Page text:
Featured Testimonial About Creighton University
“I was so excited when I saw the scholarship listed. Although there’s really no way for me to repay everything that the gift has done for me, I understand that every little bit helps. It’s important to me to pay it forward in whatever little bit I can."
By Nichole Jelinek
Sixteen years after graduating from Creighton, Jessica St. Clair Muñoz says she is still in awe.
“It’s interesting how inspiring a scholarship can be when you realize someone saw potential in you-- potential that warranted such a significant and generous investment. I still think about this a lot. It’s not an exaggeration to say the scholarship was life changing.”
Muñoz, a 2005 School of Law graduate, was the recipient of the Frances Ryan Diversity Scholarship. The scholarship, both the financial element and the community it symbolized to Muñoz, was a deciding factor for her to enroll at Creighton.
“Knowing all of the options people have for donating their money and that they chose to invest in a scholarship fund, and ultimately in me, it’s kind of head-spinning when you stop and think about it that way.”
In March Muñoz was reintroduced to the Frances Ryan Diversity Scholarship, not as a recipient, but as a donor. The scholarship was one of a number of campaigns on Creighton’s 4th annual day of giving. Muñoz was among the nearly 2,900 alumni, faculty, students, and friends who came together to make 2021 Creighton’s biggest Giving Day to date.
“I was so excited when I saw the scholarship listed. Although there’s really no way for me to repay everything that the gift has done for me, I understand that every little bit helps. It’s important to me to pay it forward in whatever little bit I can.”
Giving Day is a 24-hour online fundraising event that gives the Creighton community the chance to support areas of campus most meaningful to them. Over the last few months, Muñoz says she has been thinking a lot about the Ryan Scholarship.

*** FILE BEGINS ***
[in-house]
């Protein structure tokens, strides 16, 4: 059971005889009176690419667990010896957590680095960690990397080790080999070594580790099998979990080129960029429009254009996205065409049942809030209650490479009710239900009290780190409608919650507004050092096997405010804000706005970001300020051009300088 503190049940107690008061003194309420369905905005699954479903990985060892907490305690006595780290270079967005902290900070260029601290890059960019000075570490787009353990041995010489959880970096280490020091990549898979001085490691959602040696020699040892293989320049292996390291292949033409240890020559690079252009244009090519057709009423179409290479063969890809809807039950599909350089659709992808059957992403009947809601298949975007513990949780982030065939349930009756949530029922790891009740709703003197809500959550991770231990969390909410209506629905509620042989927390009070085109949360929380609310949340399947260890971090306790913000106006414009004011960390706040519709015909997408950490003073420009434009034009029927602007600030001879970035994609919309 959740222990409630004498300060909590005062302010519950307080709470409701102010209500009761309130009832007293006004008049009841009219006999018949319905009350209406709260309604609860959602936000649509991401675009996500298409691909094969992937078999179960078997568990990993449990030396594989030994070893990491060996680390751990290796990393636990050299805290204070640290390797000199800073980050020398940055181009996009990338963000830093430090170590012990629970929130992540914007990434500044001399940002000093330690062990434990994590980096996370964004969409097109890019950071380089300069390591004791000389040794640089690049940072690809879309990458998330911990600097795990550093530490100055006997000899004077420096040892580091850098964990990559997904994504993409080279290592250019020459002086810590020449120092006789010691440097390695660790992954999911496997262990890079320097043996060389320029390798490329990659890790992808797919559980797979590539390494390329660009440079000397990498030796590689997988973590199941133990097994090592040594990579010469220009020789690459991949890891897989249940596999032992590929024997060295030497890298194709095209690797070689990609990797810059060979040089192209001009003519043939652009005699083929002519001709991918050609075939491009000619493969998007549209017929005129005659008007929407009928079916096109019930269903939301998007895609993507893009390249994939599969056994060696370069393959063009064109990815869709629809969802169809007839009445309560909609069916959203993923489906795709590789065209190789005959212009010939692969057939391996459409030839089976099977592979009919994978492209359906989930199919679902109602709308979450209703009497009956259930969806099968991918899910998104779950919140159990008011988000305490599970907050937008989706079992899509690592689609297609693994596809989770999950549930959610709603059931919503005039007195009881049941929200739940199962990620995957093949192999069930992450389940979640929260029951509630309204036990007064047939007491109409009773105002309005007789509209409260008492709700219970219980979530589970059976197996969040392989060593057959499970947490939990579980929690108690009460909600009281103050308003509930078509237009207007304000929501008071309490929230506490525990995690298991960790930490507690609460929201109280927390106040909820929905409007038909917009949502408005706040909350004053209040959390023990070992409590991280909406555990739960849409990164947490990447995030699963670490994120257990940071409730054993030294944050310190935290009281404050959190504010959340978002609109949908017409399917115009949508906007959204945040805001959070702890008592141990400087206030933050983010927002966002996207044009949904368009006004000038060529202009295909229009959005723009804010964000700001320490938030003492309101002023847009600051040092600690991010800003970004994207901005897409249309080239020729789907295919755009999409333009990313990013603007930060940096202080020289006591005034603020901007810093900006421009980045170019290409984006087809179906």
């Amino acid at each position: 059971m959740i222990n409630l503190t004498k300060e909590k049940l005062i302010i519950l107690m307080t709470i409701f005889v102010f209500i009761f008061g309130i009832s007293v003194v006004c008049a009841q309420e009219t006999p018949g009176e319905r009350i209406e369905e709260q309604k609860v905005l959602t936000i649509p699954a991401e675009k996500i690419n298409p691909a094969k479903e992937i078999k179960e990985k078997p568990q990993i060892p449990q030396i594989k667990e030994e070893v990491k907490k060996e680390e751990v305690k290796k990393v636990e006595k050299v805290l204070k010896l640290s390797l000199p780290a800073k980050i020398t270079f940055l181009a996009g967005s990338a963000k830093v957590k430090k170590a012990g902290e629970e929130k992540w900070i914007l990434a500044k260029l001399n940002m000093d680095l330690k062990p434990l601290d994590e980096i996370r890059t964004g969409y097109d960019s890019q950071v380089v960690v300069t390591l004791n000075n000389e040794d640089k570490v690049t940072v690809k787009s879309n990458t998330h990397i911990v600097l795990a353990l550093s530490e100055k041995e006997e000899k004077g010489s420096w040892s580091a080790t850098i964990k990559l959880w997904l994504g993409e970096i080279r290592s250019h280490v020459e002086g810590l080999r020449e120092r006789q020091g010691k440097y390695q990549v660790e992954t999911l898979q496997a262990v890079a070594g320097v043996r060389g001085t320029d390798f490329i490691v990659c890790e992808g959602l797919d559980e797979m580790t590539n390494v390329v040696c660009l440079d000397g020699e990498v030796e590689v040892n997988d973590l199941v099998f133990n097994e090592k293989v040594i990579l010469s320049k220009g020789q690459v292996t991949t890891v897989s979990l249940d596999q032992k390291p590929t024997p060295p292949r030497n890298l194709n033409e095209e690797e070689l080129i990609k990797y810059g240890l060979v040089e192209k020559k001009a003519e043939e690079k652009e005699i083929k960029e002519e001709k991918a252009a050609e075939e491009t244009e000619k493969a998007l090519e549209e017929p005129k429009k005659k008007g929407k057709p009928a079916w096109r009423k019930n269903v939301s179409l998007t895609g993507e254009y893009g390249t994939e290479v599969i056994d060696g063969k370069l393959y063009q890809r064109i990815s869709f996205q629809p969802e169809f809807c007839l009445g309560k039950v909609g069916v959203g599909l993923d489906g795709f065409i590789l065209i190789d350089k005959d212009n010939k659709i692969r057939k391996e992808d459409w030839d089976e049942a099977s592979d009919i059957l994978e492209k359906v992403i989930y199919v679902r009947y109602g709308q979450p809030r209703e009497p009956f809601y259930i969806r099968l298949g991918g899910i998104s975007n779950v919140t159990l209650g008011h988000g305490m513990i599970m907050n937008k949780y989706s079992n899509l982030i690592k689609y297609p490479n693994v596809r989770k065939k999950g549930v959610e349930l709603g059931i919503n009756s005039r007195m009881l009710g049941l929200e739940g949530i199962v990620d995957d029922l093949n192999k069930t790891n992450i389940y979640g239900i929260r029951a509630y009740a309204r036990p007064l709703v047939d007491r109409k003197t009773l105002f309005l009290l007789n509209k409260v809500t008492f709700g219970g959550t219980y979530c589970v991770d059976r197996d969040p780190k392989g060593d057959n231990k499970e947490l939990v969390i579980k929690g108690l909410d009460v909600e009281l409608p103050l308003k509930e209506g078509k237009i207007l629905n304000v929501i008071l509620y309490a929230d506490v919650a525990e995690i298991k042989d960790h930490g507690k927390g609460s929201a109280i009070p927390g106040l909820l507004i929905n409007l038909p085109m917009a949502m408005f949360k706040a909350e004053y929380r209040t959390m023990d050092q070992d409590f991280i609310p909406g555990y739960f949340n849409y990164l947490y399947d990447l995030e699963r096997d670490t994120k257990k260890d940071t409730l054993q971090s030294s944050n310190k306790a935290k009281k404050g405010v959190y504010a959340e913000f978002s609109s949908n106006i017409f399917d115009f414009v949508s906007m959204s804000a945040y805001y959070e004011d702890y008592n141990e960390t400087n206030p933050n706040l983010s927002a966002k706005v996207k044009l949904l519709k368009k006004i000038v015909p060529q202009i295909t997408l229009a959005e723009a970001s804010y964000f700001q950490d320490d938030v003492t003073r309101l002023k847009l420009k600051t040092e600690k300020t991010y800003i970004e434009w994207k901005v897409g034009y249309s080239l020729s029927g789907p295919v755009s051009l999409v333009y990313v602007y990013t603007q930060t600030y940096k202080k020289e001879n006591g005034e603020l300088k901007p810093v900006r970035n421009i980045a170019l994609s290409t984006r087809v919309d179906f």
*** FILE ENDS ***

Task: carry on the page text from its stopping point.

“I went to law school with the notion that I wanted to help people, especially children and vulnerable populations. Scholarship gave me confidence and security that I would be able to do the type of work that I wanted to do in in the legal field. I found my calling and each day experience the impact of the gift.”
Muñoz is the executive director for Voices for Children in Riverside County, California. Voices for Children transforms the lives of abused, abandoned, or neglected children by providing them with trained, volunteer Court Appointed Special Advocates.
“There is too much work and too much need for one person to address alone. I’ve learned that working in a community-based way, applying innovative ways to achieve our desired outcomes for vulnerable populations, and to continue engaging others in our mission is how I can make a difference.”
To work with children and to be of service to others is all that Muñoz has ever wanted to do.
“I hope that through the work I’ve done and will continue to do that I have I amplified the impact of the Frances Ryan Scholarship and have lived up to her legacy.”
The late Frances Ryan came to Creighton in 1973 as the first female professor in the School of Law. She was known as a trailblazer and a champion for diversity.